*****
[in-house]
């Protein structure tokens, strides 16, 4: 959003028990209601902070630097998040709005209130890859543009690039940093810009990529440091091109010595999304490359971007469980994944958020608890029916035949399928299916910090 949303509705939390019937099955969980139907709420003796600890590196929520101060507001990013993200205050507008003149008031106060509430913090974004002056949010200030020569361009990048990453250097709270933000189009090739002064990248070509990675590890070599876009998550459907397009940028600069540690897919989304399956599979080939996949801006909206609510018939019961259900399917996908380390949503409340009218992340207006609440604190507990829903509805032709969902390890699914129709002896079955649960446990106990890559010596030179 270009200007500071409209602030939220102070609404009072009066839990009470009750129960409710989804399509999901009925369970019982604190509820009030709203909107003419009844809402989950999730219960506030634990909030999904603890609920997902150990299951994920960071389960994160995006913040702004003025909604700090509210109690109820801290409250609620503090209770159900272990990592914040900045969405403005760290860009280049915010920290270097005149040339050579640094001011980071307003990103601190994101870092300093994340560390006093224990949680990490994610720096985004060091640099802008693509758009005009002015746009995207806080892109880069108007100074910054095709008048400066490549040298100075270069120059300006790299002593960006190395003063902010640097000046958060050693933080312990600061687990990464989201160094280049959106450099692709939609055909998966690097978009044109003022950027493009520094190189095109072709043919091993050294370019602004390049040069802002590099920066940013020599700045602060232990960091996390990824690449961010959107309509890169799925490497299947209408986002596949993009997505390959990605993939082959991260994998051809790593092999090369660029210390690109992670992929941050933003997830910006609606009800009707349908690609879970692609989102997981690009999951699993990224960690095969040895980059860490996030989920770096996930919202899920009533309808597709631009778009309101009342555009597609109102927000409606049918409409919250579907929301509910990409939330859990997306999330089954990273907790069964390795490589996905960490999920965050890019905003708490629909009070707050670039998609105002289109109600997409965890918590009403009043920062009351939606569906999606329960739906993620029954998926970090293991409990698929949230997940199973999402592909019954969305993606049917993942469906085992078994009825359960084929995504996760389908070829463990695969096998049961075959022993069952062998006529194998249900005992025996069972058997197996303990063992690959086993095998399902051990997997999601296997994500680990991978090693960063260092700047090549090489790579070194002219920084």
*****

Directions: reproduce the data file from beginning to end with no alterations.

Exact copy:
[in-house]
């Protein structure tokens, strides 16, 4: 959003028990209601902070630097998040709005209130890859543009690039940093810009990529440091091109010595999304490359971007469980994944958020608890029916035949399928299916910090 949303509705939390019937099955969980139907709420003796600890590196929520101060507001990013993200205050507008003149008031106060509430913090974004002056949010200030020569361009990048990453250097709270933000189009090739002064990248070509990675590890070599876009998550459907397009940028600069540690897919989304399956599979080939996949801006909206609510018939019961259900399917996908380390949503409340009218992340207006609440604190507990829903509805032709969902390890699914129709002896079955649960446990106990890559010596030179 270009200007500071409209602030939220102070609404009072009066839990009470009750129960409710989804399509999901009925369970019982604190509820009030709203909107003419009844809402989950999730219960506030634990909030999904603890609920997902150990299951994920960071389960994160995006913040702004003025909604700090509210109690109820801290409250609620503090209770159900272990990592914040900045969405403005760290860009280049915010920290270097005149040339050579640094001011980071307003990103601190994101870092300093994340560390006093224990949680990490994610720096985004060091640099802008693509758009005009002015746009995207806080892109880069108007100074910054095709008048400066490549040298100075270069120059300006790299002593960006190395003063902010640097000046958060050693933080312990600061687990990464989201160094280049959106450099692709939609055909998966690097978009044109003022950027493009520094190189095109072709043919091993050294370019602004390049040069802002590099920066940013020599700045602060232990960091996390990824690449961010959107309509890169799925490497299947209408986002596949993009997505390959990605993939082959991260994998051809790593092999090369660029210390690109992670992929941050933003997830910006609606009800009707349908690609879970692609989102997981690009999951699993990224960690095969040895980059860490996030989920770096996930919202899920009533309808597709631009778009309101009342555009597609109102927000409606049918409409919250579907929301509910990409939330859990997306999330089954990273907790069964390795490589996905960490999920965050890019905003708490629909009070707050670039998609105002289109109600997409965890918590009403009043920062009351939606569906999606329960739906993620029954998926970090293991409990698929949230997940199973999402592909019954969305993606049917993942469906085992078994009825359960084929995504996760389908070829463990695969096998049961075959022993069952062998006529194998249900005992025996069972058997197996303990063992690959086993095998399902051990997997999601296997994500680990991978090693960063260092700047090549090489790579070194002219920084």